Comparison–the inevitable pitfall of injury recovery. Comparison–not to someone else, but to your old, “perfect,” pre-injury self.
The comparison to your old self is highly quantifiable. Indeed, the exact percentage by which you currently suck is easy to measure. It’s probably on a graph your workout software automatically generates. Everywhere you go, alarms and screens tell you exactly what you’ve lost. It takes iron fortitude to not feel totally discouraged by this constant drip of negative feedback.
I’ve been on a three (plus) year injury recovery journey, including two years on crutches, one year spending far too much time flat on my back in a constant passive motion machine, and one year learning to walk again. I should be grateful that I can walk, let alone ride a mountain bike. Alas, on a perfectly gorgeous day for a ride, I walked–or rather rode–headlong into the comparison hole. The day started fine as I began pedaling toward a trailhead truly joyous that I’m well enough to mountain bike again. Then things went downhill.
The comparison hole was disguised as miles of beautiful, sinuous trail, all of which I know well. I had raced there many times, flowing effortlessly around tight corners for hours. After ten minutes I began to hear the insidious voice of comparison. “You used to fly through this section!” it whispered. “You don’t need to grab your brakes here. Stop slowing down, ya big sissy,” it spoke a little louder. “You used to be fast. What’s wrong with you? You’ve got a lot of work to do,” it deafeningly shouted. Simultaneously, I hear Dan encouraging me up every punchy climb and loose descent. “Strong! Fast! NICELY DONE!” The disparate messages became unbearable; I needed to pause. I grabbed two fistfuls of brake and stopped so fast I practically scraped the knobs off my tires.
The siren song of comparison drowned out Dan’s loving, encouraging audible voice. How could the voice in my head–my own self-judgment–have more influence than Dan’s exclamations of reassurance shouted loud enough to be heard throughout the forest?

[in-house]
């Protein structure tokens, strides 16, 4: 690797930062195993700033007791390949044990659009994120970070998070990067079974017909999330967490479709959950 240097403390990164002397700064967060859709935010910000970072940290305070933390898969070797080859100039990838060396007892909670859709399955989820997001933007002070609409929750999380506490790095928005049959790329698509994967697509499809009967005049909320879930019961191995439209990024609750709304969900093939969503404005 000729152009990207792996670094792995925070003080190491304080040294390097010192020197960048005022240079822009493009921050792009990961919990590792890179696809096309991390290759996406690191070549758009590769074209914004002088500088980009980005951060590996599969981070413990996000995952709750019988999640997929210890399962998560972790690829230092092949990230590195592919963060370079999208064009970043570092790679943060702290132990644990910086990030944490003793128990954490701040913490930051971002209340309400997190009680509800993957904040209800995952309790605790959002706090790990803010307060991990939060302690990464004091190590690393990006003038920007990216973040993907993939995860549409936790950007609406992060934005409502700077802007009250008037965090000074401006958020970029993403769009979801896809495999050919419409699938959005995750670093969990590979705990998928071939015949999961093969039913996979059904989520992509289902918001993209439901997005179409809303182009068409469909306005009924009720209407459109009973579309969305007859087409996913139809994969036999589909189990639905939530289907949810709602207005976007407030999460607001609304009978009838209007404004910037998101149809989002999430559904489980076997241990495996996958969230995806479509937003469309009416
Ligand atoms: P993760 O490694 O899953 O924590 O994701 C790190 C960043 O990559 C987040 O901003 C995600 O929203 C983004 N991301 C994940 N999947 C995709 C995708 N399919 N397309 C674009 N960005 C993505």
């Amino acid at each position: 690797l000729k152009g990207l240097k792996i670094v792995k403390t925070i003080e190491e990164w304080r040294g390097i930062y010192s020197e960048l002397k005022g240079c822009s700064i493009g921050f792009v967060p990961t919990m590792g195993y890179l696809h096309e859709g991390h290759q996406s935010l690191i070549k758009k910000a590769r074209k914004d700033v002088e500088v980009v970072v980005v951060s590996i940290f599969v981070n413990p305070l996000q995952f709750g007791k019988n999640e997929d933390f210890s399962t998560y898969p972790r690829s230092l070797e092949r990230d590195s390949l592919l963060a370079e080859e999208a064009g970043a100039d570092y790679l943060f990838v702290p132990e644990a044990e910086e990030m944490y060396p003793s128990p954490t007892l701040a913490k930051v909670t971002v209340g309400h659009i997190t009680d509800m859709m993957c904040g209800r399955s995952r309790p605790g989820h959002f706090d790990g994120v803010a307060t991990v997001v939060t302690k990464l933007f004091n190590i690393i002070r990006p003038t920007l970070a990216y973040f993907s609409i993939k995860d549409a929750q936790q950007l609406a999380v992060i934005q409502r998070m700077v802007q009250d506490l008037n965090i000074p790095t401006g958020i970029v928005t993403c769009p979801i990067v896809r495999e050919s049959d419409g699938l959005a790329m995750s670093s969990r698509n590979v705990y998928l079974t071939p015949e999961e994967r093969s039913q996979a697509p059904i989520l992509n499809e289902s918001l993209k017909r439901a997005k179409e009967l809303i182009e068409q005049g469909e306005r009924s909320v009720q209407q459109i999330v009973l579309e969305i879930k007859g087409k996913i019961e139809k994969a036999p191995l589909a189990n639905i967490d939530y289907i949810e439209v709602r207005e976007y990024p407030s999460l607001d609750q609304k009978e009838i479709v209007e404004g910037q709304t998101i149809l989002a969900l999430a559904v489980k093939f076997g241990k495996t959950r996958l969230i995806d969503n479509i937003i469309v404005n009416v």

If I’m honest, this wasn’t the first time I compared post-injury me to the original strong, nimble me. The first incident came quite out of the blue following a mountain bike clinic on trails more technical than I’d ridden since before my injury. I physically and mentally hacked my way through almost three hours of riding and drills, only to arrive back in the parking lot a defeated shell of myself. My brain played over and over, “I had fun, but I used to be able to…” I beat myself up over waning technical skills when I should have been grateful to ride. I’ve long since released my identity as an endurance mountain bike racer, yet I was still confused. Should I be happy that I can ride at all, sad that I can’t do what I used to, or both at the same time and frustrated that I don’t know how to feel? What’s going on? Then I did what any self-respecting person would do. I had a breakdown.
In due time, I pulled it together and called my friend Sean, who I’ve known since college. He’s a gifted listener, coach, teacher, and detective. “Sean, I’m worried I’ll never get my technical skills back.” I said. “Heidi, I know it’s hard right now. I want you to think of it this way: You used to be fast, but like everyone else, you probably had flaws in your technique. When we rebuild your skills, you’ll lose the bad habits that slowed you down and you’ll be faster. We’ll start from the beginning on easy trails with four skills you need to master. Once you’re proficient we’ll move to a more difficult trail, building a foundation of positive experience and confidence until you can master the four skills on any trail.” My clients have heard eerily similar words from me, but I couldn’t help myself out of the comparison hole. It took connecting with a trusted friend to realize what I couldn’t grasp myself.
In my research, in my experience with clients, and through friendships, I hear how pervasively and deceitfully comparison knits itself into the recovery tapestry, only to activate a rapid unraveling when we least expect it. Comparison dishonors progress and so much more; it dishonors you.
After two confrontations with comparison, the clue phone was ringing and I couldn’t hit ignore. Answering meant looking deeper and asking questions. I know I’m not the only one. I’m writing this blog and sharing my story so you know you’re not the only one. Comparison happens to everyone, and it certainly happens to the community of injured athletes with whom I work. This blog is for the community because comparison is a shared experience. Every athlete has a peak. Sometimes the peak ends sooner than we’d like because of injury, and sometimes aging causes a decline. Either scenario causes angst. Just look at 2010 Olympic gold medal moguls skier Hannah Kearney’s heartache at 35 seconds.
In the second half of this blog you’ll learn more about the comparison hole–how to gracefully step around it, warning signs you’re getting close to falling in, what to do if you fall in, and approaching injury as a rare opportunity to rebuild.
Until part two, keep moving forward…